• Gregory of Nyssa (gender and sexuality)
  • Julian of Norwich (suffering)
  • Luther (vocation)
  • Schleiermacher (ethics)
  • Barth (body/soul)
  • John Zizioulas (personhood)
  • James Cone (race)

Needless to say, that’s kept me a little busy. The Julian chapter in particular consumed a lot of time since that was a new area of research for me. Well worth it, though.

I’m also writing a piece on Jonathan Edwards’ ontology and how it impacts his understanding of the resurrection. That should be fun.

So I’m still alive and writing, but largely offline. We’ll see if I can change that soon.

Flotsam and jetsam (1/12)


Good Reads

  • 5 Reasons Not to Use Gender-Based Jokes from the Pulpit: If you’re in Christian leadership, and you find yourself with a microphone in hand in front of a room full of people waiting on your every word, do everything you can to avoid using stereotypical gender jokes. (Rob Dixon)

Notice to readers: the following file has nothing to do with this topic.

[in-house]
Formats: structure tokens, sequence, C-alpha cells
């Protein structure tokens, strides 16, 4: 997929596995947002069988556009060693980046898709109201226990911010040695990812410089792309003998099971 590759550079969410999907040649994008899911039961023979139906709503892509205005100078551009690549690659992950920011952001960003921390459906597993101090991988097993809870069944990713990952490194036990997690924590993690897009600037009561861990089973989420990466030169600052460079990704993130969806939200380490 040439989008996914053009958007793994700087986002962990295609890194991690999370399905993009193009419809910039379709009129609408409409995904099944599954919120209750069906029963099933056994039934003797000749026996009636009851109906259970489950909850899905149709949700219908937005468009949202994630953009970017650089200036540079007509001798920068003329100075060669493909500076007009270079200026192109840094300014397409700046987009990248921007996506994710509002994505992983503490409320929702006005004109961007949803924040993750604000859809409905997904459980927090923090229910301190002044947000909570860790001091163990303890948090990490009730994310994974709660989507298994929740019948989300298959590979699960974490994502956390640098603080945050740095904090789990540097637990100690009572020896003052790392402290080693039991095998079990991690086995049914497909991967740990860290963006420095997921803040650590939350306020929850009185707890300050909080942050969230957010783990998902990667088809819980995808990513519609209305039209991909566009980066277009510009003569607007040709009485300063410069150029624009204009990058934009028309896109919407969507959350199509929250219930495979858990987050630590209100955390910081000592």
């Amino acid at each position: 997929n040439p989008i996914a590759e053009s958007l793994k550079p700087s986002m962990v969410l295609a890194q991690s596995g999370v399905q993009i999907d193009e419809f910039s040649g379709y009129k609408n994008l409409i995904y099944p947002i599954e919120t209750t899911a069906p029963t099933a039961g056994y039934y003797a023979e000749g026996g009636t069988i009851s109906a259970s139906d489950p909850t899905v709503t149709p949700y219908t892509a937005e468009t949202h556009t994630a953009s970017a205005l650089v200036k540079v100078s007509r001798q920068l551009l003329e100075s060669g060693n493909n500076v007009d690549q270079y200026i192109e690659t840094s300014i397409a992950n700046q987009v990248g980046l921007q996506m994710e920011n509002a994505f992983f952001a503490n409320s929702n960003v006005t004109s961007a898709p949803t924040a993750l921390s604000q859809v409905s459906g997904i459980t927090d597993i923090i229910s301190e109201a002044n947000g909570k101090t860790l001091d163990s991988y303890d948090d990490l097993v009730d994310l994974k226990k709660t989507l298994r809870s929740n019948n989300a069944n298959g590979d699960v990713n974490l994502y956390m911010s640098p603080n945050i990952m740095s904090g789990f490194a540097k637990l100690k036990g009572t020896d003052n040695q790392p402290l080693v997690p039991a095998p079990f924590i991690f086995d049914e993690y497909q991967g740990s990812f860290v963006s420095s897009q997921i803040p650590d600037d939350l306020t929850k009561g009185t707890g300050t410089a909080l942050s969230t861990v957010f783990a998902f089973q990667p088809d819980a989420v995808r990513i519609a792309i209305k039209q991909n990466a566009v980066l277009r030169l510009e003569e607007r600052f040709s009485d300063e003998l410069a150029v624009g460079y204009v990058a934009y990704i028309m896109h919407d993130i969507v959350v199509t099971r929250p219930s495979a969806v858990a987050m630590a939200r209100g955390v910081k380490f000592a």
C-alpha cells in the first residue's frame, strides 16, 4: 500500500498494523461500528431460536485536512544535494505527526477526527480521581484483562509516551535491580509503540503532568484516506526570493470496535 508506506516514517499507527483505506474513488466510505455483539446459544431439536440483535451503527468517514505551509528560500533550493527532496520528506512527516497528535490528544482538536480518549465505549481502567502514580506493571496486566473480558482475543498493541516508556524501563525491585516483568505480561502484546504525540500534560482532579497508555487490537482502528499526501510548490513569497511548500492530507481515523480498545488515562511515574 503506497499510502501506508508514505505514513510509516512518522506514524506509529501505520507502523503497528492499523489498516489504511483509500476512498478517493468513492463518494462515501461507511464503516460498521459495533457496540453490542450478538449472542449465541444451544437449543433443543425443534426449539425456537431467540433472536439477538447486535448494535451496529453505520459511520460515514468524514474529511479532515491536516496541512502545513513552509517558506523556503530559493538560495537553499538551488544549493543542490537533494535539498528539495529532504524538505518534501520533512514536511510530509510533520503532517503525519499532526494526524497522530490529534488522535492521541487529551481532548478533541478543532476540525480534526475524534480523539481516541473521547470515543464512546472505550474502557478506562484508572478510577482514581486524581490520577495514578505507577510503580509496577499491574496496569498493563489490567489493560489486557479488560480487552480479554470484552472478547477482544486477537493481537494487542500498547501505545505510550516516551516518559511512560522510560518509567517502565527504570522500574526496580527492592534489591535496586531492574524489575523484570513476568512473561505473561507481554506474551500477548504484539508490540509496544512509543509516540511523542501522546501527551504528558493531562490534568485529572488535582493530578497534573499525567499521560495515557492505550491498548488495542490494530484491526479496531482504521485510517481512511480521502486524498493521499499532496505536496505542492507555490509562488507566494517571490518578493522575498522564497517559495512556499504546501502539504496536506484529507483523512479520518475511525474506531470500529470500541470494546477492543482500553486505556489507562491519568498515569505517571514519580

• Scientists Seek Religious Experience—In Subjects’ Brains: The researchers want to see more than religion’s registry on the brain. They want to know whether it differs across sects, or by intensity of belief. They want to see what genes it activates, what hormones it releases, and how it relates to social behaviors. Can the same basic circuitry produce Mother Teresa and the Sept. 11 hijacker Mohamed Atta? If so, how? (Los Angeles Times)

Flotsam and jetsam (1/5)

how worried

Good Reads

  • 15 Trends for Churches in 2015: At the beginning of every year, I attempt to present to you the major trends for congregations for the coming twelve months. I review my predictions from previous years to see how accurate I am. I have come to two conclusions. First, I am far from perfect in my predictions. Second, I do have a decent track record. (Thom Rainer)